EVERY year, over 300,000 graduates are churned out from the tertiary institutions nationwide. This number grows yearly and translates into more and more unemployed people littering the streets of Nigerian cities. Below are some of the effects of unemployment in Nigeria.
Mental health: Mental health problems like, low self-confidence, feeling unworthy, depression and hopelessness. With the low income and the frustration involved in it, the recently unemployed may develop negative attitudes toward common things in life and may feel that all sense of purpose is lost. Frequent emotions could be – low self-esteem, inadequateness and feeling dejected and hopeless.
Health diseases: The unemployment overall tension can increase dramatically general health issues of individuals.
Tension at home: Quarrels and arguments at home front which may lead to tension and increased numbers of divorces etc.
Political issues: Loss of trust in administration and the government which may lead to political instability
Tension over taxes rise: Unemployment also brings up discontent and frustration amongst the tax paying citizens. In order to meet the demands of the unemployment fund the government many a times may have to increase the taxes thus giving way to restlessness amongst the tax paying citizens.
Crime and violence: Increase in the rate of crime in the society
Suicide cases: Increase in the rate of suicide attempts and actual suicides as well.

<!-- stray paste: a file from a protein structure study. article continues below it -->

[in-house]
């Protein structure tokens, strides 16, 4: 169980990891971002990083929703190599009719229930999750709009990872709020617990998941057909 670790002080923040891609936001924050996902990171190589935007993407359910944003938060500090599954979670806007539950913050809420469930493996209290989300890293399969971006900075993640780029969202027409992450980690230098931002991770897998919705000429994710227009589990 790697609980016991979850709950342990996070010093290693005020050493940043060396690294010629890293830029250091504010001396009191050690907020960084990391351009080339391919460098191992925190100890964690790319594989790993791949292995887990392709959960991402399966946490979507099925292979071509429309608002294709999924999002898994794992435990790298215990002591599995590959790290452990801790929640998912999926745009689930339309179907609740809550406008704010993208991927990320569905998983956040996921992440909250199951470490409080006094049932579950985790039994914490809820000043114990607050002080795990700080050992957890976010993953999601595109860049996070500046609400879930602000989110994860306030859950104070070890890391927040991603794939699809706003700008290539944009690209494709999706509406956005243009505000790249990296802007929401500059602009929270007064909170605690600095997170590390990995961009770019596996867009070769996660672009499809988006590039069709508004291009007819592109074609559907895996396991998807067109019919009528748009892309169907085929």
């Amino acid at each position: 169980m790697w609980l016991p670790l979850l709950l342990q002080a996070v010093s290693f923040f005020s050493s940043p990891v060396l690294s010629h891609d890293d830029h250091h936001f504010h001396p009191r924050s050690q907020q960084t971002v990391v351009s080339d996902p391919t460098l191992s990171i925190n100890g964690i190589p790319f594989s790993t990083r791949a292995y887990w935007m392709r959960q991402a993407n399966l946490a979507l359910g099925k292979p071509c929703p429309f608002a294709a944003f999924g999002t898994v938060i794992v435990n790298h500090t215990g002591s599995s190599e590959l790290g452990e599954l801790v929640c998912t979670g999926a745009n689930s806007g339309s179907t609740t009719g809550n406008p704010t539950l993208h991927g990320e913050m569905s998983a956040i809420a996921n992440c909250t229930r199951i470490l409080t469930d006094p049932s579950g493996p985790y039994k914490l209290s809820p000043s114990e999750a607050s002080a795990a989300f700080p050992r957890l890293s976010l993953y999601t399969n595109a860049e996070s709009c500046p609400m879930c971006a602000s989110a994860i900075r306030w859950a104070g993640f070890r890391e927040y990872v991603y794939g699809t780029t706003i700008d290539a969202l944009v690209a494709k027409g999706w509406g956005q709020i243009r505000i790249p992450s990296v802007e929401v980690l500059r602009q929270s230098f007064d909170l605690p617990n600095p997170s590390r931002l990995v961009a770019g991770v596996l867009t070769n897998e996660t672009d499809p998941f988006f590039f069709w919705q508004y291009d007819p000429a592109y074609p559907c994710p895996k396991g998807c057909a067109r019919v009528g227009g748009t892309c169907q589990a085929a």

Stigma: Unemployment brings with more than just ‘no work’. It also brings with it the disgrace that the person has to bear. Nobody likes to be termed as unemployed.
Employment gaps: To further complicate the situation the longer the individual is out of job the more difficult it becomes to find one. Employers find employment gasps as a negative aspect. No one wants to hire a person who has been out of work for some time even when there’s no fault of the individual per say.
Lose of skills’ usage: The unemployed is not able to put his/her skills to use. And in a situation where it goes on for too long the person may have to lose some of his/her skills.
The Role Of Government.
It is the duty and responsibility of the government and different policy makers to provide such an environment and conditions which are conducive for the youth entrepreneurial activities. Different policy initiatives encourage and motivate young people to come up with new ideas and start their own youth enterprises.
This will first reduce the incidence of unemployment to a great extent and as such would have dealt a massive blow to the problem of youth restiveness.
To do this effectively, the policymakers need to realize that public spending is not going to contribute towards the welfare of the youth. It is the policies of the states that must be created in a way that will help to stimulate the younger people as well as their parents and communities to invest in themselves.